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Findings from around the Internet.

 

The crowd encompassed the police.

January 27, 2017

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The small army that had just kettled hundreds of people were now themselves surrounded. The crowd encompassed the police. While the cops slowly processed the detained protesters, the outer force yelled anti-police chants and messages of solidarity to everyone inside the kettle. Pepper spray, tear gas, and flashbang grenades shot out again.

Read More | “on the ground at the anti-inauguration riots” | Ash Jegroo | Mask Magazine

 

This writer is an Innovator. What are you? And who cares?

December 7, 2016

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This writer is an Innovator. What are you? And who cares?

When those who take the survey complete it, they are then told they fall into one of four broad, psycho-political categories.

The survey told this writer he is in the Innovator group. The other groups are: Cooperators, Guardians, Pragmatists, and Challengers.

Where do these categories come from? Vox Pop does not deign to tell you. The company does, however, give you an utterly redundant demographic breakdown of people in your category, based on age, gender and other characteristics.

In the case of Innovators, the average age is, apparently, 37.

So what?

How does this help elucidate or clarify the issue of electoral reform?

It doesn’t. And that, sadly, is the point.

Liberals who have cooled to the idea of changing the electoral system, and who are downright hostile to any change that includes a significant element of proportionality, are hoping this survey succeeds in covering the entire reform process in a blanket of dense fog.

The more confused and disaffected Canadians are with the entire process, the easier it will be to ditch it entirely.

Read More | “Liberals’ online survey is a tactic to derail electoral reform” | Karl Nerenberg | rabble.ca

 

“twisting everything into a confusing, funhouse-mirror Wild West of morality-based, selectively applied regulations where everything is allowed for some, nothing for others”

December 5, 2016

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There, I ran into two longtime performers: Fauxnique, an outspoken female drag queen who has toured the world performing, and Profundity, another female drag queen presence on the scene. We spoke for a long time about big issues like the housing crunch in the Bay Area, how expensive it can be to open or perform in licensed venues, how there have always been and always will be underground spaces, how creative kids are always going to do creative things in creative places, and how America’s weird Puritanism combined with its “pioneering spirit” was twisting everything into a confusing, funhouse-mirror Wild West of morality-based, selectively applied regulations where everything is allowed for some, nothing for others.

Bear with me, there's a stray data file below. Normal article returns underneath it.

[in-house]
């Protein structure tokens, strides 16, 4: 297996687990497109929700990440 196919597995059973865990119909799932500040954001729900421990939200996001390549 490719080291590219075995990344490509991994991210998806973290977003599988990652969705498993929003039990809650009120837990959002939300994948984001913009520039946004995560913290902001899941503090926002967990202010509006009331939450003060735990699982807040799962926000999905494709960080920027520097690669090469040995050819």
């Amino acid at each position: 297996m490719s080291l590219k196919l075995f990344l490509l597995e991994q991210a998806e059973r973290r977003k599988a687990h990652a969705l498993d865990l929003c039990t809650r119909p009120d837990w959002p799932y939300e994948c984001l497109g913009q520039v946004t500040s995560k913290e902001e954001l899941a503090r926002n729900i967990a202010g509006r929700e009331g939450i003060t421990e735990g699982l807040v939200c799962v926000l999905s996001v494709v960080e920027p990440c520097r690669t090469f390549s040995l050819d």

“This tragedy points to the need for our community to really be mature about the necessity of these spaces and how we can take care of ourselves and each other,” Fauxnique said. “It can feel like we’re on our own here.” And indeed, in the aftermath, architects, engineers, counselors, therapists, and more from the community have offered to help guide people through running and maintaining an underground space.

Read More | “In the Ghost Ship aftermath” | Marke B. | 48 Hills

 

“Flag-burning has no such history. It has, in fact, no history of being directed against any target but the government.”

November 29, 2016

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Senator Clinton says she opposes a constitutional amendment to outlaw flag-burning. In 1989, the Supreme Court ruled that flag-burning was protected by the First Amendment. But her bill, which is sponsored by Senator Robert Bennett, Republican of Utah, is clearly intended to put the issue back before the current, more conservative, Supreme Court in hopes of getting a turnaround.

It’s hard to see this as anything but pandering — there certainly isn’t any urgent need to resolve the issue. Flag-burning hasn’t been in fashion since college students used slide rules in math class and went to pay phones at the student union to call their friends. Even then, it was a rarity that certainly never put the nation’s security in peril.

The bill attempts to equate flag-burning with cross-burning, which the Supreme Court, in a sensible and carefully considered 2003 decision, said could be prosecuted under certain circumstances as a violation of civil rights law. It’s a ridiculous comparison. Burning a cross is a unique act because of its inextricable connection to the Ku Klux Klan and to anti-black violence and intimidation. A black American who wakes up to see a cross burning on the front lawn has every right to feel personally, and physically, threatened. Flag-burning has no such history. It has, in fact, no history of being directed against any target but the government.

Read More | “Senator Clinton, in Pander Mode” | The New York Times